See that white tree there amongst the green ones? I'm not certain, but I think it's an albino.
Like animals, some tress are born as albinos, devoid of pigments due to a genetic mutation. Without photosynthetic pigments, a tree cannot harvest energy from sunlight and normally wouldn't survive. But in a rainforest, any tree will be nurtured by the rest of its community, sharing resources through their roots. Even a tree unable to give anything back.
Image credit: Paulo Whitaker/Reuters
In North America, albino redwood trees are quite well known. Unable to support themselves, they survive purely through the help of the other trees which surround them. In a forest, those with more always give to those with less, so that all can survive.
That's an example for all of us to learn from.
Sounds cool, so how does that work?
Forest trees are interconnected by vast networks of fungi – Mycorrhizal networks. Anything connected to the network takes what it needs from others and gives back any surplus it has. That way, the forest works together for mutual benefit.
So what does this tree need it can't do on it's own?
(I also liked the analogy btw, but more interested in the actual biology :)
Oh, that was no analogy. That's literally what happens.
Being completely without chlorophyll, an albino tree can't photosynthesise and therefore can't produce sugars. Most of a plant's living structures are made from sugars – mostly cellulose and lignin.
The large trees in a forest produce more than they need. They share it through their roots in a process called rhizodeposition. Fungi in the soil pick up those sugars, take what they need, and share the rest with other trees. That way, there will always be healthy trees providing more sugars.
Meanwhile, the fungi break down decaying matter and harvest nitrogen from the soil, again passing on any excess to the trees.
Everything nurtures everything else. By helping other organisms to survive, they ensure that there will always be someone helping their own survival too.
@webmind @Nocta @InvaderXan BTW I dug a little deeper and it turns out that albino redwoods need a root-graft connection for sap exchange, so the mycorrhizal network isn't involved — understandably, since fungi are unlikely to give away sugars they can use to build their own empires. Also, there's a new paper about how maybe they concentrate toxic heavy metals so other trees don't have to suffer them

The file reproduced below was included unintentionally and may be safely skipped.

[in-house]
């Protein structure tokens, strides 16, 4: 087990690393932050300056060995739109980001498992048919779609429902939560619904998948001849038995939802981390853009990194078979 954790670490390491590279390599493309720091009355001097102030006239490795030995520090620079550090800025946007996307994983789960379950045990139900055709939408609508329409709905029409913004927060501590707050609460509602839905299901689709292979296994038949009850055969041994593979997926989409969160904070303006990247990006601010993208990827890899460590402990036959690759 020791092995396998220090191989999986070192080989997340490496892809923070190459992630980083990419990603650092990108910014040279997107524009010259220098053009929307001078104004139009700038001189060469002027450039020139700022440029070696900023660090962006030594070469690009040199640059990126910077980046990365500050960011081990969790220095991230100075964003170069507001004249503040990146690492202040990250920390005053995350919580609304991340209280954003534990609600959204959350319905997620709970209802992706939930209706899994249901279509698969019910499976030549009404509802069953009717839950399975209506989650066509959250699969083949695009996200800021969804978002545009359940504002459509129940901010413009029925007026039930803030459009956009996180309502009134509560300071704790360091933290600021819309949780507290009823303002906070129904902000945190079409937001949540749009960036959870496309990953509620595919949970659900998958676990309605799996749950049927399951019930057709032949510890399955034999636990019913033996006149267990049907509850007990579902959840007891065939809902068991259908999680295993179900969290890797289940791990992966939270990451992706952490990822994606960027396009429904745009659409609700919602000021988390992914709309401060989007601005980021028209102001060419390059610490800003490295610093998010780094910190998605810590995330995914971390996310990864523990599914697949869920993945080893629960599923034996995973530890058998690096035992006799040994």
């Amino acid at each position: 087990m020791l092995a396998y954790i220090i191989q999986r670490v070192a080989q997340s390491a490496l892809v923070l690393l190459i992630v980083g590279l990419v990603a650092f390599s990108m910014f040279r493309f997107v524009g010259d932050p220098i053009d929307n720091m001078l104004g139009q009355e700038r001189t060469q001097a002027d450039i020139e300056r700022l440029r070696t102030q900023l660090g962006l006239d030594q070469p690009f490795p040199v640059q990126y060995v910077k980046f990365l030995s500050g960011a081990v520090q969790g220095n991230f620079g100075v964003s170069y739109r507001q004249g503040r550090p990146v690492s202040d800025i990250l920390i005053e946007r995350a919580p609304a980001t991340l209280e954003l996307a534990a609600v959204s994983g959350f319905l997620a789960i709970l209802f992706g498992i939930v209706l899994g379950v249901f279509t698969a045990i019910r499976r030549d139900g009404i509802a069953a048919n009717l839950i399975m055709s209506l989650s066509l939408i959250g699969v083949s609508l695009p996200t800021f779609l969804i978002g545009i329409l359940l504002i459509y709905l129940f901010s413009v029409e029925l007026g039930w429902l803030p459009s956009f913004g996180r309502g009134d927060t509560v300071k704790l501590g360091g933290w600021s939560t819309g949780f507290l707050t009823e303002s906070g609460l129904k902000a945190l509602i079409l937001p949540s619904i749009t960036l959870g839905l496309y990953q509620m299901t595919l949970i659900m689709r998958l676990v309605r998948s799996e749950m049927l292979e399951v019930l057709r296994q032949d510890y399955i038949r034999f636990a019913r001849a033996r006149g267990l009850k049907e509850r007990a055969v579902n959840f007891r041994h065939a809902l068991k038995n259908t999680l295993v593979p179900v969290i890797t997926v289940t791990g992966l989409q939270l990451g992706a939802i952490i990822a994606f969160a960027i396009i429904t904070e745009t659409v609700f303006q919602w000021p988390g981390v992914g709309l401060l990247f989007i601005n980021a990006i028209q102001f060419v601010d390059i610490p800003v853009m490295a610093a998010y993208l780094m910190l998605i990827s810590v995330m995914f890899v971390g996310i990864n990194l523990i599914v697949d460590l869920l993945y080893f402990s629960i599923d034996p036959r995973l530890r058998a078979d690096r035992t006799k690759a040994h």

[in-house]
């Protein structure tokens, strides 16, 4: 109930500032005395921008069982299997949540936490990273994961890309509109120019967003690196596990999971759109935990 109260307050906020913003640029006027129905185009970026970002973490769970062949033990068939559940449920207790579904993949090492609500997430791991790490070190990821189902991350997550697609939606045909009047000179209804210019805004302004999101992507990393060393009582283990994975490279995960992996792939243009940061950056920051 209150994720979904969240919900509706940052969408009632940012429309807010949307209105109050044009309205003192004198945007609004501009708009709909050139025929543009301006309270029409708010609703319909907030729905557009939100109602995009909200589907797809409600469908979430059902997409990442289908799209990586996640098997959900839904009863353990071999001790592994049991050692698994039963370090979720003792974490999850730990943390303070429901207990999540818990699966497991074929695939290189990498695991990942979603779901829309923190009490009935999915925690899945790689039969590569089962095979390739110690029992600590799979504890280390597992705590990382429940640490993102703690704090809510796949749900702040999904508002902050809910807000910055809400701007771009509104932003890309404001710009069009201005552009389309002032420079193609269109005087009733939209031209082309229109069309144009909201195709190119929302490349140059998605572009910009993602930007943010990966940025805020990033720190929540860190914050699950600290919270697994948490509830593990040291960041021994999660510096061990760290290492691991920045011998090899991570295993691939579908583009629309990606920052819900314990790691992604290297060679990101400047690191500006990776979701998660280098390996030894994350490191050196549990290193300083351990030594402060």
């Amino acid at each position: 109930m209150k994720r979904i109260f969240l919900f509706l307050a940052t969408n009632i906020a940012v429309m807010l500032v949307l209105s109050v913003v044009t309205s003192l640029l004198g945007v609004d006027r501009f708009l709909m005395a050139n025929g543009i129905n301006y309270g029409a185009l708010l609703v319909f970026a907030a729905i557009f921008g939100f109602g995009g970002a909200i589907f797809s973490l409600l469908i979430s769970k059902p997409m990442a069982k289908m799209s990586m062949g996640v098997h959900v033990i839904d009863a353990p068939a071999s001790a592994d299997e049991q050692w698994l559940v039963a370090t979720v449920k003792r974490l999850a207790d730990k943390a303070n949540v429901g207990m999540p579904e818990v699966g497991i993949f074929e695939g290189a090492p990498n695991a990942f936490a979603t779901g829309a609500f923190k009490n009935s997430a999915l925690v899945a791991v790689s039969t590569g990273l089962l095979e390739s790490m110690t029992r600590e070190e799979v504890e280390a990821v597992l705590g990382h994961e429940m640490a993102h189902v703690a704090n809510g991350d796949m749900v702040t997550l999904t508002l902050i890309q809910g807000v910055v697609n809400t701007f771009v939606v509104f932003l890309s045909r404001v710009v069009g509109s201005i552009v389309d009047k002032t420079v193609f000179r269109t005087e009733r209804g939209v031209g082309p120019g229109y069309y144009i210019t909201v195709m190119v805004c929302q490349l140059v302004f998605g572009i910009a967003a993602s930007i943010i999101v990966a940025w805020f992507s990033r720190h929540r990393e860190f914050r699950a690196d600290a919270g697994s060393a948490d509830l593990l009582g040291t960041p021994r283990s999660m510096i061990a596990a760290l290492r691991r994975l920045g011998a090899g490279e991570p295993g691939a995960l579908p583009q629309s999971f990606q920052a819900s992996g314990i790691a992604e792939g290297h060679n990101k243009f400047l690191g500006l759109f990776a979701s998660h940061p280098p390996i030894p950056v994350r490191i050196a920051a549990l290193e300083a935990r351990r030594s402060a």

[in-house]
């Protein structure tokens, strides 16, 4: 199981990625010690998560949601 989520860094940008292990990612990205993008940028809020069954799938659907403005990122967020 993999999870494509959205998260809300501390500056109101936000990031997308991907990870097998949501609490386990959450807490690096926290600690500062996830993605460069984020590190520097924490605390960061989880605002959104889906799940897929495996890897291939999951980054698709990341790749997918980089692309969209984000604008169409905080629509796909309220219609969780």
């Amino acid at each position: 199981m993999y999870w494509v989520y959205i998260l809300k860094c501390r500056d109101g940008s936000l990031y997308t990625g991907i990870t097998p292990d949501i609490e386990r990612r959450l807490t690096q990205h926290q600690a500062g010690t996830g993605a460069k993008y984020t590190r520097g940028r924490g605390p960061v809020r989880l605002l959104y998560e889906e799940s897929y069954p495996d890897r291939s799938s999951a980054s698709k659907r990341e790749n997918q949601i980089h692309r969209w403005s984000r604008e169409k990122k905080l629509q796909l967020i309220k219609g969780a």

@InvaderXan @webmind @Nocta This paper is great, thanks! But it doesn't actually say the carbon they transport is in the form of sugars; the only time it mentions carbohydrates at all is when it's talking about root grafts like the ones I said sustain albino redwoods. What leads you to believe that the carbon transport they detected is in the form of sugars rather than, say, carbonate?
@InvaderXan @webmind @Nocta Fungi aren't plants; they metabolize sugars into water and carbon dioxide, or, more generally speaking, carbonate — there's a dynamic pH-dependent equilibrium between carbon dioxide, carbonic acid, and carbonate ions in aqueous solution. (Plants do too in their respiratory processes.) It would be far less surprising for mycorrhizal transport of carbon to consist of sugar that is then oxidized within the fungus.
@InvaderXan @webmind @Nocta The reason this matters is that carbon atoms in carbonate are already fully oxidized and don't provide energy to the plants that take them up; they provide mass that can be incorporated into sugars by photosynthesis, although of course the albino trees couldn't do that.
You're correct that carbonate forms salts with very low solubility with certain cations, such as calcium, but other carbonate salts are highly soluble; think about your blood.
You're once again trying really hard, but you haven't provided anything beyond your own conjecture and supposition.
I've already proven you wrong about rhizospheric carbon transport. You're still attempting to refute me, for some reason. The burden of proof is on you. Until you provide any, I'm not continuing this.
@InvaderXan On the contrary — I already knew about mycorrhizal carbon transport, and never intended to deny its existence or importance, although the paper you found demonstrates that it's far more extensive than was previously suspected. My contention is with your apparently novel suggestion that commensal fungi provide trees not merely with *carbon* but with *sugar*, which the paper does not even suggest, contrary to your assertion.
@InvaderXan So you've — apparently unknowingly — proposed a hypothesis that's entirely outside of the scientific mainstream, and now you're claiming that the burden of proof is on me to find evidence against it, because you previously misinterpreted me as rejecting the well-known nutrient-transport role of commensal mycosymbionts.
It's true that I'm making a great effort here. I hope it is of some service to you.
The exact same can be said of your carbonate hypothesis. Still waiting for you to provide more than just conjecture. You’re not making much effort on that.
@InvaderXan Oh, I didn't mean to suggest that carbonate was the only plausible non-sugar molecule for aqueous carbon transport from hyphae into roots; it's just an example, the first one that came to mind, since the carbonate/bicarbonate/carbonic-acid buffer system is the immediate result of aerobic carbohydrate catabolism. But there are lots of water-soluble carbon-bearing molecules that aren't sugars!
Net carbon transfer is observed between interconnected plants (Simard et al, 1997). Carbohydrates (typically monosaccharides like hexose) and lipids are the main candidates for the form of carbon transferred through mycorrhizal mycelia (Bago et al, 2000). And arguing over specific organic molecules does not contradict my original points.
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